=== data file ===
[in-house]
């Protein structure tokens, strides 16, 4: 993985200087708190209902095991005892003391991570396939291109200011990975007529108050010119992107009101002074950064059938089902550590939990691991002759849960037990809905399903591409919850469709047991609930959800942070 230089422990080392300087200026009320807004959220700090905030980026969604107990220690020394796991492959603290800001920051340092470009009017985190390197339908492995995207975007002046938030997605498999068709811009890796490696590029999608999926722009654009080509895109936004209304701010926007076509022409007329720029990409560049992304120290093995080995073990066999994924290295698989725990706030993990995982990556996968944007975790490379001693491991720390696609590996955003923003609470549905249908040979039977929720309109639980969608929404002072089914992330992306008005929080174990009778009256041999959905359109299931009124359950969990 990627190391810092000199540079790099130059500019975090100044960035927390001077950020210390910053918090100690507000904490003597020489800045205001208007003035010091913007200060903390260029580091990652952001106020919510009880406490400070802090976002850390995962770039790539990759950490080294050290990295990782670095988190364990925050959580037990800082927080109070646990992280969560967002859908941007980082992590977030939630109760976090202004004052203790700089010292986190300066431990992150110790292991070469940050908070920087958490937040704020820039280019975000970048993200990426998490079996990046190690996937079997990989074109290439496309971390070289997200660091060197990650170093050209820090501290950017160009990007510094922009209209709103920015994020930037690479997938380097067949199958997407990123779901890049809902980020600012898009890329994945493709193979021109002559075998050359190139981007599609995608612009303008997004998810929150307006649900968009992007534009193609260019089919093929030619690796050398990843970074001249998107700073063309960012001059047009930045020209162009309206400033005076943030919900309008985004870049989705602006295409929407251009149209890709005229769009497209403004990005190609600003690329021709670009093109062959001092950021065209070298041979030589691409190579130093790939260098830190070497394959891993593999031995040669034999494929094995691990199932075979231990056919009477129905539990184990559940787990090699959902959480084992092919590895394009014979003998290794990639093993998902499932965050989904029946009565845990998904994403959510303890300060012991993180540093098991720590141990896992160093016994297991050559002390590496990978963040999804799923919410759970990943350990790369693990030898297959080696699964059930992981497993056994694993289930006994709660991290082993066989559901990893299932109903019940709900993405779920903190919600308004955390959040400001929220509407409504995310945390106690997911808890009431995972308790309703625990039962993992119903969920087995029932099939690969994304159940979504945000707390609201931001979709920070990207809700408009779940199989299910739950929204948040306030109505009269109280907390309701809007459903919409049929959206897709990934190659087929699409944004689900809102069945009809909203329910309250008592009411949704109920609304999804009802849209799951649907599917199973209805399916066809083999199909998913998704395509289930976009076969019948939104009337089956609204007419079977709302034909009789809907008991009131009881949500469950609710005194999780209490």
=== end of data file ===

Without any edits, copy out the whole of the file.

[in-house]
């Protein structure tokens, strides 16, 4: 993985200087708190209902095991005892003391991570396939291109200011990975007529108050010119992107009101002074950064059938089902550590939990691991002759849960037990809905399903591409919850469709047991609930959800942070 230089422990080392300087200026009320807004959220700090905030980026969604107990220690020394796991492959603290800001920051340092470009009017985190390197339908492995995207975007002046938030997605498999068709811009890796490696590029999608999926722009654009080509895109936004209304701010926007076509022409007329720029990409560049992304120290093995080995073990066999994924290295698989725990706030993990995982990556996968944007975790490379001693491991720390696609590996955003923003609470549905249908040979039977929720309109639980969608929404002072089914992330992306008005929080174990009778009256041999959905359109299931009124359950969990 990627190391810092000199540079790099130059500019975090100044960035927390001077950020210390910053918090100690507000904490003597020489800045205001208007003035010091913007200060903390260029580091990652952001106020919510009880406490400070802090976002850390995962770039790539990759950490080294050290990295990782670095988190364990925050959580037990800082927080109070646990992280969560967002859908941007980082992590977030939630109760976090202004004052203790700089010292986190300066431990992150110790292991070469940050908070920087958490937040704020820039280019975000970048993200990426998490079996990046190690996937079997990989074109290439496309971390070289997200660091060197990650170093050209820090501290950017160009990007510094922009209209709103920015994020930037690479997938380097067949199958997407990123779901890049809902980020600012898009890329994945493709193979021109002559075998050359190139981007599609995608612009303008997004998810929150307006649900968009992007534009193609260019089919093929030619690796050398990843970074001249998107700073063309960012001059047009930045020209162009309206400033005076943030919900309008985004870049989705602006295409929407251009149209890709005229769009497209403004990005190609600003690329021709670009093109062959001092950021065209070298041979030589691409190579130093790939260098830190070497394959891993593999031995040669034999494929094995691990199932075979231990056919009477129905539990184990559940787990090699959902959480084992092919590895394009014979003998290794990639093993998902499932965050989904029946009565845990998904994403959510303890300060012991993180540093098991720590141990896992160093016994297991050559002390590496990978963040999804799923919410759970990943350990790369693990030898297959080696699964059930992981497993056994694993289930006994709660991290082993066989559901990893299932109903019940709900993405779920903190919600308004955390959040400001929220509407409504995310945390106690997911808890009431995972308790309703625990039962993992119903969920087995029932099939690969994304159940979504945000707390609201931001979709920070990207809700408009779940199989299910739950929204948040306030109505009269109280907390309701809007459903919409049929959206897709990934190659087929699409944004689900809102069945009809909203329910309250008592009411949704109920609304999804009802849209799951649907599917199973209805399916066809083999199909998913998704395509289930976009076969019948939104009337089956609204007419079977709302034909009789809907008991009131009881949500469950609710005194999780209490």